• Bingo. Thank you much on current(array_keys()). Just for future reference, an array produced by array_keys() or array_values() is of course new, and therefore it's pointer is always at the first element, correct?
    – Dan Lugg
    Jul 14 '11 at 19:04
  • 1
    Excellent; Thanks again. I must need more coffee, because the more I look at the answer, the more glaringly obvious it seems :) Oh, and a note on array_shift(); it doesn't. PHP 5.3.6 with error_reporting(-1) issues an error.
    – Dan Lugg
    Jul 14 '11 at 19:06
  • 1
    is key($array) not faster?
    – Popnoodles
    Feb 21 '13 at 1:40
  • Maybe. It'll do the job. Use whatever you want. OP wanted something other than key() so this is it.
    – adlawson
    Mar 7 '13 at 13:06
  • current(array_keys($array)); is faster? or the following is faster foreach($array as $key => $val){ echo $key;break;}
    – Developer
    Oct 22 '14 at 10:43
19

You can use reset and key:

reset( $array );
$first_key = key( $array );

or, you can use a function:

function firstIndex($a) { foreach ($a as $k => $v) return $k; }
$key = firstIndex( $array );
3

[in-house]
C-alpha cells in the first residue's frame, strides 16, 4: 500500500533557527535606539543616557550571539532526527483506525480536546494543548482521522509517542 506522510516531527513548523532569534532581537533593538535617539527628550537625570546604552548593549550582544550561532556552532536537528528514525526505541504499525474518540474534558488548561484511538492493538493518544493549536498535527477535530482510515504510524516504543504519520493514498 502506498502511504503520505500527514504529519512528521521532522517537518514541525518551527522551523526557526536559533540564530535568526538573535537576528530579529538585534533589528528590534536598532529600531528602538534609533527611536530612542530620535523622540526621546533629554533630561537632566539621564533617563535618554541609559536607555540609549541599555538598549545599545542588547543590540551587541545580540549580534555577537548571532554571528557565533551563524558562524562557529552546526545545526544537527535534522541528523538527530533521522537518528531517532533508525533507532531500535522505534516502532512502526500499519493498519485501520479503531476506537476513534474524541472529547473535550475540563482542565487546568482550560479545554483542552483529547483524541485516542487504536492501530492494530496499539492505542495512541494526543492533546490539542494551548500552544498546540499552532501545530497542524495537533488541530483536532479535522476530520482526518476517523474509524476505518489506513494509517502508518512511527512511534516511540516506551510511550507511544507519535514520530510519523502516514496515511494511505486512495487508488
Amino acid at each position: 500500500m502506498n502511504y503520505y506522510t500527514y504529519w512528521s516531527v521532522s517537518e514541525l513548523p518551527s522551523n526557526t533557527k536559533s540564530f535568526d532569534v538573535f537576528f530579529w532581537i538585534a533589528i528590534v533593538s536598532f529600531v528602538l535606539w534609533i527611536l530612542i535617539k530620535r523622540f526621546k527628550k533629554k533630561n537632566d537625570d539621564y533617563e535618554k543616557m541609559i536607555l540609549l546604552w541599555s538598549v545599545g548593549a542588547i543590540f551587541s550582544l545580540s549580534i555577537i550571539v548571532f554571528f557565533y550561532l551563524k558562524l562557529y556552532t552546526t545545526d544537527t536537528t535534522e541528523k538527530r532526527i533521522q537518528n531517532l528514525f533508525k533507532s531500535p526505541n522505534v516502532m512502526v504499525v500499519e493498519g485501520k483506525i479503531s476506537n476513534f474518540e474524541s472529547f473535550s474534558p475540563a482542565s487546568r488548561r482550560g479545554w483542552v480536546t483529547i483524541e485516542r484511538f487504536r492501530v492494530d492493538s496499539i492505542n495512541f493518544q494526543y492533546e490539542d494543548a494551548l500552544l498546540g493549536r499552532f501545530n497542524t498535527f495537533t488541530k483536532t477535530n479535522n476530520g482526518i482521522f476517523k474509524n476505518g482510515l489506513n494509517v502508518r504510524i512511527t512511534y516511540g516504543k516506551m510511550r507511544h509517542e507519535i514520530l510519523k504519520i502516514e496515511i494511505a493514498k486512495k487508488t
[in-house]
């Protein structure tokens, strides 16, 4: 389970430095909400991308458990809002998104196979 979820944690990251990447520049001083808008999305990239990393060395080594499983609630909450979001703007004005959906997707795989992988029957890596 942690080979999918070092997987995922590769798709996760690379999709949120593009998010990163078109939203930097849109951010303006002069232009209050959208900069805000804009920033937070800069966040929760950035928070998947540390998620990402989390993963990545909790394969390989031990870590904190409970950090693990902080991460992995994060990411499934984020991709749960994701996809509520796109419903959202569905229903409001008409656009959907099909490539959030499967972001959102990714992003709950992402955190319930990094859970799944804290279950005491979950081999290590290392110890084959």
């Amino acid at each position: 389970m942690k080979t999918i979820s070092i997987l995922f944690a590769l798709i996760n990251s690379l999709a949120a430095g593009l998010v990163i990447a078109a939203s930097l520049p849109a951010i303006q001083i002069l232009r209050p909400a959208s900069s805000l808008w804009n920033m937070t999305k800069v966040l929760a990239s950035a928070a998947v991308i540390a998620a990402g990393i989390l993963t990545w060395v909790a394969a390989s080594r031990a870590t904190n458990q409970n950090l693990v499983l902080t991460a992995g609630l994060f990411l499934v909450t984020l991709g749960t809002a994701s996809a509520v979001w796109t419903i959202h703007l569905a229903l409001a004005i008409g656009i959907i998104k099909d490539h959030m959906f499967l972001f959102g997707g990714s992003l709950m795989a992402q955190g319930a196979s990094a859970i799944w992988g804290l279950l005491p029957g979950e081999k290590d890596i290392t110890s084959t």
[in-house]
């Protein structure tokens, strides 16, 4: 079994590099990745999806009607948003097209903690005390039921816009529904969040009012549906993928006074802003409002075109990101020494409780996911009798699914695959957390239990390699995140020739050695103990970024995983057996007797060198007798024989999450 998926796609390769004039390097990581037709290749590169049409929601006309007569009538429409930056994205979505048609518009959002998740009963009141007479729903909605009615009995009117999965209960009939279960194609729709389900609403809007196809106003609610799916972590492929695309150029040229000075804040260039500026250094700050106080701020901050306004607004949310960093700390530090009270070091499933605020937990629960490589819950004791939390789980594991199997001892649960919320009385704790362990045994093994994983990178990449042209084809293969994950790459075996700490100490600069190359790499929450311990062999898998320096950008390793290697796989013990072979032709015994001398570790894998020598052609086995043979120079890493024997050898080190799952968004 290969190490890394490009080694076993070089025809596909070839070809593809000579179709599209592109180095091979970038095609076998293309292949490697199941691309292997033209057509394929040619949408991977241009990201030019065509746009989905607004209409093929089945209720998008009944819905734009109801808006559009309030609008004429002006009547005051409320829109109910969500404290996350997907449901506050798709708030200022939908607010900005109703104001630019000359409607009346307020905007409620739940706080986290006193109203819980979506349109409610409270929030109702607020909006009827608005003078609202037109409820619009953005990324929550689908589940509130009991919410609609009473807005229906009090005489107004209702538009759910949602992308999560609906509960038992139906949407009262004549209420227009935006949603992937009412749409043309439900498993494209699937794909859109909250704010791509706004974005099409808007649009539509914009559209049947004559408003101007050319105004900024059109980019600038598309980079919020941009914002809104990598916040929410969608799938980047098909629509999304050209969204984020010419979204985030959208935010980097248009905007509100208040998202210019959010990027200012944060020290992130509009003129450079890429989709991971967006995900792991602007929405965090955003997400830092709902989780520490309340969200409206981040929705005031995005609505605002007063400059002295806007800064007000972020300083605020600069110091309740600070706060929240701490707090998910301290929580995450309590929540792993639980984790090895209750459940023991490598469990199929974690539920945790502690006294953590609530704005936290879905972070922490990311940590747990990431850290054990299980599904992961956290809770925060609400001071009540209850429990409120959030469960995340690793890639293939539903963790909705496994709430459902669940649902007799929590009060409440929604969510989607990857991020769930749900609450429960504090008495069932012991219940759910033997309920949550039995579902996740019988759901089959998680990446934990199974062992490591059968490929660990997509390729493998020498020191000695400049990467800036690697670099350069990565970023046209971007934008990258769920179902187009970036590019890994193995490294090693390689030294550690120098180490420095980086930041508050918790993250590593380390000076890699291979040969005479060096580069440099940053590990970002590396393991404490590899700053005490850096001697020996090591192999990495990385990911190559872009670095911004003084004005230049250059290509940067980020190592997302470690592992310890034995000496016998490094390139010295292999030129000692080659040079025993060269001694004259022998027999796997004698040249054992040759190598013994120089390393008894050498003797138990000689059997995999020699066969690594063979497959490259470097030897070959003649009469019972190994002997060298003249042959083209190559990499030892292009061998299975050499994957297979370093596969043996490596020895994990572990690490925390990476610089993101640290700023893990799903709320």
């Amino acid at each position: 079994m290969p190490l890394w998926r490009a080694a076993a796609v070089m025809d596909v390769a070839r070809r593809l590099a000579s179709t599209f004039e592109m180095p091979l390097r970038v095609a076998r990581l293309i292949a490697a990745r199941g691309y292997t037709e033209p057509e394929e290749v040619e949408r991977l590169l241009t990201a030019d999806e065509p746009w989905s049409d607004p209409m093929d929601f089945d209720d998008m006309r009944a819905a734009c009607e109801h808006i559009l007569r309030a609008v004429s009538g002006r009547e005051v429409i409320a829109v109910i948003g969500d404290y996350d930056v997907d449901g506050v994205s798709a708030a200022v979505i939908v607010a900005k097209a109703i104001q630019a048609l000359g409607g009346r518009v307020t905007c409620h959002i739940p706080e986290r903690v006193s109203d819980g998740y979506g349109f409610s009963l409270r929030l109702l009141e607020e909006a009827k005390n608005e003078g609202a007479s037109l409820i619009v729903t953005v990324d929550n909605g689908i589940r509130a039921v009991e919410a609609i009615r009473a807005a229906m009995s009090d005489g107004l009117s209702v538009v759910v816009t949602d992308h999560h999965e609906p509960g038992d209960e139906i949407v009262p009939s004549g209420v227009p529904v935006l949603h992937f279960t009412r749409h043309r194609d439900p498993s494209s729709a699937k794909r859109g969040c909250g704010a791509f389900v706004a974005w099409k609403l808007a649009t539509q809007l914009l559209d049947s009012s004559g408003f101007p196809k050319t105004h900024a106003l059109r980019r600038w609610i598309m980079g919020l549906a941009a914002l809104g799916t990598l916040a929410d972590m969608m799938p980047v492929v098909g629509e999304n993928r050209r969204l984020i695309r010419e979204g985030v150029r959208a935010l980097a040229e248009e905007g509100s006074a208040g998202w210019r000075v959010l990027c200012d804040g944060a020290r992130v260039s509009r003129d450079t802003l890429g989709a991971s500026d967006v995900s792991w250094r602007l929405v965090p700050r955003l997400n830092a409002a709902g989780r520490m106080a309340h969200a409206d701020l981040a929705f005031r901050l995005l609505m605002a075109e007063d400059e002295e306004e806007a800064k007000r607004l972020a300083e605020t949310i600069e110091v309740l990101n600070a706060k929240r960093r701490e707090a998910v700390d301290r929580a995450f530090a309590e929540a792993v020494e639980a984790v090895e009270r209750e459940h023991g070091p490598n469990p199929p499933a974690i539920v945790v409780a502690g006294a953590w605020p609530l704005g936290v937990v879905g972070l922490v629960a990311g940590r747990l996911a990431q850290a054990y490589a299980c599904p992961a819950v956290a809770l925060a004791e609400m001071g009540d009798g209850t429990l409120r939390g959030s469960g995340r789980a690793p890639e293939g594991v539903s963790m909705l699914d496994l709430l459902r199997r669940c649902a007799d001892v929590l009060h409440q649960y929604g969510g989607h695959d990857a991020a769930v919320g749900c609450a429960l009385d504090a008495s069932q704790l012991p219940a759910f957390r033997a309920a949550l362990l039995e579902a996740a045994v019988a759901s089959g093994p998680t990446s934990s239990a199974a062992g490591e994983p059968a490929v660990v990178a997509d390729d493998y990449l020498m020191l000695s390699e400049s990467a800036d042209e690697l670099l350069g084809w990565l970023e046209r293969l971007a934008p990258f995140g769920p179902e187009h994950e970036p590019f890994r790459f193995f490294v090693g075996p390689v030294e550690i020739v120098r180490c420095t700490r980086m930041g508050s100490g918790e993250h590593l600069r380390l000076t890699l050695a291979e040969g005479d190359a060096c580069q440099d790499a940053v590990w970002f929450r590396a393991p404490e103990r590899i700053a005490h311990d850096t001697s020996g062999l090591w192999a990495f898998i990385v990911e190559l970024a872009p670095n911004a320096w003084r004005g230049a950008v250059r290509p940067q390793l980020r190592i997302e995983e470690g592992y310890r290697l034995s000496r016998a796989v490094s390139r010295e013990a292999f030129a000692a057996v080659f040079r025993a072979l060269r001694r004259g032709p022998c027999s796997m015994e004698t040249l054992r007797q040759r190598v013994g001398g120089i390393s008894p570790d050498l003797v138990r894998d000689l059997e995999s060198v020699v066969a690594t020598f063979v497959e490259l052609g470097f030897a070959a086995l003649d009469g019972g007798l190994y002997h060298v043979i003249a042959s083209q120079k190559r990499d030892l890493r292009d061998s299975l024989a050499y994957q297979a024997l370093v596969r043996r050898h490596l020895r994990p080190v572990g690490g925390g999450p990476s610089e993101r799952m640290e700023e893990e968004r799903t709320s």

• Thanks @Dark Slipstream - Trying to accomplish in a single statement, no reset().
    – Dan Lugg
    Jul 14 '11 at 18:58
  • You said you can use a function, use that.
    – Nahydrin
    Jul 14 '11 at 19:05
  • "could", but don't want to, especially given the elegant solution. Thanks though :)
    – Dan Lugg
    Jul 14 '11 at 19:14
1
array_shift(array_keys($array))
5
  • 1
    Thanks @RiaD - Strict standards, array_shift() requires an array by reference, it's a no go.
    – Dan Lugg
    Jul 14 '11 at 18:57
  • @Tomcat. It's get new array. So your array will be ok. Or it is trigger some errors/notices ?
    – RiaD
    Jul 14 '11 at 19:02
  • Sorry for the ambiguity; yea it issues a notice Strict Standards
    – Dan Lugg
    Jul 14 '11 at 19:10
  • OK, thank you, I will know it next time:) [Have not PHP to test]
    – RiaD
    Jul 14 '11 at 19:11
  • array_shift takes array by reference so it will throw error in php 5.4
    – Marek Bar
    Mar 28 '13 at 15:07
1

each() still a temporary required, but potentially a much smaller overhead than using array_keys().

2
  • Thanks @Orbling - True, there's a plethora of ways using a temporary, but that's what I'm trying to avoid. My struggle has gone from practical to academic :P
    – Dan Lugg
    Jul 14 '11 at 19:01
  • Also, perhaps should have mentioned; the array is not very long, just very deep. The first dimension will likely have 3 - 5 elements, so while array_keys() is more overhead, it's not producing an enormous array.
    – Dan Lugg
    Jul 14 '11 at 19:11
0

What about using array_slice (in combination with array_keys for associative arrays)?

$a = range(0,999999);
var_dump(memory_get_peak_usage());
$k = array_keys(array_slice($a, 0, 1, TRUE))[0];
var_dump(memory_get_peak_usage());
var_dump($k);
$k = array_keys($a)[0];
var_dump(memory_get_peak_usage());

Gives as output (at least with me):

int(36354360)
int(36355112)
int(0)
int(72006024)
int(0)